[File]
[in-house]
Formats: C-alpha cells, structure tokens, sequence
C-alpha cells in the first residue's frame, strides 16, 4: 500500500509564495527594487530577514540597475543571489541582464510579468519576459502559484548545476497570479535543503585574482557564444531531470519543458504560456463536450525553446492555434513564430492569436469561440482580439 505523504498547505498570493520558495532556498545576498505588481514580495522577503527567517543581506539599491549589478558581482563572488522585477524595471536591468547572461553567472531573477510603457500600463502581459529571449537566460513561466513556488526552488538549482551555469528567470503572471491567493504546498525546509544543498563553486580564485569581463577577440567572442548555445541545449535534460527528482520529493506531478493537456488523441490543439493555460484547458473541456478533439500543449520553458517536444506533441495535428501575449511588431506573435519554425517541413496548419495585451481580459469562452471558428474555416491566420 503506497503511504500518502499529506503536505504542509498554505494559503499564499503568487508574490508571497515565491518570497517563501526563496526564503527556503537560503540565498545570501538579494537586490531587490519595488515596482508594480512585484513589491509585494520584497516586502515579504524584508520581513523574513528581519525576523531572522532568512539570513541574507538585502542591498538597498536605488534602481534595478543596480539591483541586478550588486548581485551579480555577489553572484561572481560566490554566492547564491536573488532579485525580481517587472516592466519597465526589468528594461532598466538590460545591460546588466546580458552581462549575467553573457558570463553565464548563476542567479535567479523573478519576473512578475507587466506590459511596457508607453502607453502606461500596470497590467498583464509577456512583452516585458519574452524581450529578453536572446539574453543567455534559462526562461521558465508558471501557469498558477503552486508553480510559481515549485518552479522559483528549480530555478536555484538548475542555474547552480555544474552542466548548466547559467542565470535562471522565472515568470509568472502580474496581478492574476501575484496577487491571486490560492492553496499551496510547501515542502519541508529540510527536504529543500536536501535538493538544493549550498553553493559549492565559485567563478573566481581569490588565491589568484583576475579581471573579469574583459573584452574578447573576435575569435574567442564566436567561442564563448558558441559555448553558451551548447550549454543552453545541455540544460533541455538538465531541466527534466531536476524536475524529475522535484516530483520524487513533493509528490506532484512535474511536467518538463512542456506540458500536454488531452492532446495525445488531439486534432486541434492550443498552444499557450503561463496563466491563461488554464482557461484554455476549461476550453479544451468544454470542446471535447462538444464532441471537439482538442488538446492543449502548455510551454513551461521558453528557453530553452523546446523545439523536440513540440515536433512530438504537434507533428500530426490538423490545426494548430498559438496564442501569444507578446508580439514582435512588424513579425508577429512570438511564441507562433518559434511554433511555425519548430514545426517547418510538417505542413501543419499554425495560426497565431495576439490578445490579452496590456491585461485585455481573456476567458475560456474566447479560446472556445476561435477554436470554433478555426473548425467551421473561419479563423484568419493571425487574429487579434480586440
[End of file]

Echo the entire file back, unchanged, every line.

[in-house]
Formats: C-alpha cells, structure tokens, sequence
C-alpha cells in the first residue's frame, strides 16, 4: 500500500509564495527594487530577514540597475543571489541582464510579468519576459502559484548545476497570479535543503585574482557564444531531470519543458504560456463536450525553446492555434513564430492569436469561440482580439 505523504498547505498570493520558495532556498545576498505588481514580495522577503527567517543581506539599491549589478558581482563572488522585477524595471536591468547572461553567472531573477510603457500600463502581459529571449537566460513561466513556488526552488538549482551555469528567470503572471491567493504546498525546509544543498563553486580564485569581463577577440567572442548555445541545449535534460527528482520529493506531478493537456488523441490543439493555460484547458473541456478533439500543449520553458517536444506533441495535428501575449511588431506573435519554425517541413496548419495585451481580459469562452471558428474555416491566420 503506497503511504500518502499529506503536505504542509498554505494559503499564499503568487508574490508571497515565491518570497517563501526563496526564503527556503537560503540565498545570501538579494537586490531587490519595488515596482508594480512585484513589491509585494520584497516586502515579504524584508520581513523574513528581519525576523531572522532568512539570513541574507538585502542591498538597498536605488534602481534595478543596480539591483541586478550588486548581485551579480555577489553572484561572481560566490554566492547564491536573488532579485525580481517587472516592466519597465526589468528594461532598466538590460545591460546588466546580458552581462549575467553573457558570463553565464548563476542567479535567479523573478519576473512578475507587466506590459511596457508607453502607453502606461500596470497590467498583464509577456512583452516585458519574452524581450529578453536572446539574453543567455534559462526562461521558465508558471501557469498558477503552486508553480510559481515549485518552479522559483528549480530555478536555484538548475542555474547552480555544474552542466548548466547559467542565470535562471522565472515568470509568472502580474496581478492574476501575484496577487491571486490560492492553496499551496510547501515542502519541508529540510527536504529543500536536501535538493538544493549550498553553493559549492565559485567563478573566481581569490588565491589568484583576475579581471573579469574583459573584452574578447573576435575569435574567442564566436567561442564563448558558441559555448553558451551548447550549454543552453545541455540544460533541455538538465531541466527534466531536476524536475524529475522535484516530483520524487513533493509528490506532484512535474511536467518538463512542456506540458500536454488531452492532446495525445488531439486534432486541434492550443498552444499557450503561463496563466491563461488554464482557461484554455476549461476550453479544451468544454470542446471535447462538444464532441471537439482538442488538446492543449502548455510551454513551461521558453528557453530553452523546446523545439523536440513540440515536433512530438504537434507533428500530426490538423490545426494548430498559438496564442501569444507578446508580439514582435512588424513579425508577429512570438511564441507562433518559434511554433511555425519548430514545426517547418510538417505542413501543419499554425495560426497565431495576439490578445490579452496590456491585461485585455481573456476567458475560456474566447479560446472556445476561435477554436470554433478555426473548425467551421473561419479563423484568419493571425487574429487579434480586440